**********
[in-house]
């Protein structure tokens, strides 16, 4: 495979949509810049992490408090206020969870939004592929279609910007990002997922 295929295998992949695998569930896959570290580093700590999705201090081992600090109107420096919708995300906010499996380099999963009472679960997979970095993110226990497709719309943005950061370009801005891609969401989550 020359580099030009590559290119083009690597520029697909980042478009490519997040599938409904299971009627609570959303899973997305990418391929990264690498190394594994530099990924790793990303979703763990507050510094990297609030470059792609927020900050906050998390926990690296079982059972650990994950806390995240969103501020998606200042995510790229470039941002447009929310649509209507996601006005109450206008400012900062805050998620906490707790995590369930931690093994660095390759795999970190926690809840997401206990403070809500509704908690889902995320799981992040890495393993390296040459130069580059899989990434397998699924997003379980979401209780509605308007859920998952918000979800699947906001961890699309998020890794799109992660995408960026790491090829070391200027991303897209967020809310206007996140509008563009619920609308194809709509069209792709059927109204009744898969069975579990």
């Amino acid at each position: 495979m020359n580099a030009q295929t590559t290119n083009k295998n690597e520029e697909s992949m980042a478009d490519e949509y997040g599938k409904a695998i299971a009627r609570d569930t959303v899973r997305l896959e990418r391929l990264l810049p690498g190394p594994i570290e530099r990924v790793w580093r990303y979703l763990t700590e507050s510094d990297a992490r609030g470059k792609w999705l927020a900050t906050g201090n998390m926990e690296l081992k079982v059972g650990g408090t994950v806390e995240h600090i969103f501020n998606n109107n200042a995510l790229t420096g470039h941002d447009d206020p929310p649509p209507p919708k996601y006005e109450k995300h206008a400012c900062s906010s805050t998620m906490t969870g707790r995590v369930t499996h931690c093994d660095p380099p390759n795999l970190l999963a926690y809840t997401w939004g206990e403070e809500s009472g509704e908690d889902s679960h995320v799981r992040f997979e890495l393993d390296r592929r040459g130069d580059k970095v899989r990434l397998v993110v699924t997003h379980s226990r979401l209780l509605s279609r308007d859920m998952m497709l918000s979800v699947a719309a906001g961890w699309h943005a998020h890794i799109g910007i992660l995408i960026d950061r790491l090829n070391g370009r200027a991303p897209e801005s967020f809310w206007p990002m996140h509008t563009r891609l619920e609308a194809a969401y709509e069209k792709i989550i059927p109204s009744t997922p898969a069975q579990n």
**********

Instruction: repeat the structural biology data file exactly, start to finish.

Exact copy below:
[in-house]
């Protein structure tokens, strides 16, 4: 495979949509810049992490408090206020969870939004592929279609910007990002997922 295929295998992949695998569930896959570290580093700590999705201090081992600090109107420096919708995300906010499996380099999963009472679960997979970095993110226990497709719309943005950061370009801005891609969401989550 020359580099030009590559290119083009690597520029697909980042478009490519997040599938409904299971009627609570959303899973997305990418391929990264690498190394594994530099990924790793990303979703763990507050510094990297609030470059792609927020900050906050998390926990690296079982059972650990994950806390995240969103501020998606200042995510790229470039941002447009929310649509209507996601006005109450206008400012900062805050998620906490707790995590369930931690093994660095390759795999970190926690809840997401206990403070809500509704908690889902995320799981992040890495393993390296040459130069580059899989990434397998699924997003379980979401209780509605308007859920998952918000979800699947906001961890699309998020890794799109992660995408960026790491090829070391200027991303897209967020809310206007996140509008563009619920609308194809709509069209792709059927109204009744898969069975579990």
């Amino acid at each position: 495979m020359n580099a030009q295929t590559t290119n083009k295998n690597e520029e697909s992949m980042a478009d490519e949509y997040g599938k409904a695998i299971a009627r609570d569930t959303v899973r997305l896959e990418r391929l990264l810049p690498g190394p594994i570290e530099r990924v790793w580093r990303y979703l763990t700590e507050s510094d990297a992490r609030g470059k792609w999705l927020a900050t906050g201090n998390m926990e690296l081992k079982v059972g650990g408090t994950v806390e995240h600090i969103f501020n998606n109107n200042a995510l790229t420096g470039h941002d447009d206020p929310p649509p209507p919708k996601y006005e109450k995300h206008a400012c900062s906010s805050t998620m906490t969870g707790r995590v369930t499996h931690c093994d660095p380099p390759n795999l970190l999963a926690y809840t997401w939004g206990e403070e809500s009472g509704e908690d889902s679960h995320v799981r992040f997979e890495l393993d390296r592929r040459g130069d580059k970095v899989r990434l397998v993110v699924t997003h379980s226990r979401l209780l509605s279609r308007d859920m998952m497709l918000s979800v699947a719309a906001g961890w699309h943005a998020h890794i799109g910007i992660l995408i960026d950061r790491l090829n070391g370009r200027a991303p897209e801005s967020f809310w206007p990002m996140h509008t563009r891609l619920e609308a194809a969401y709509e069209k792709i989550i059927p109204s009744t997922p898969a069975q579990n």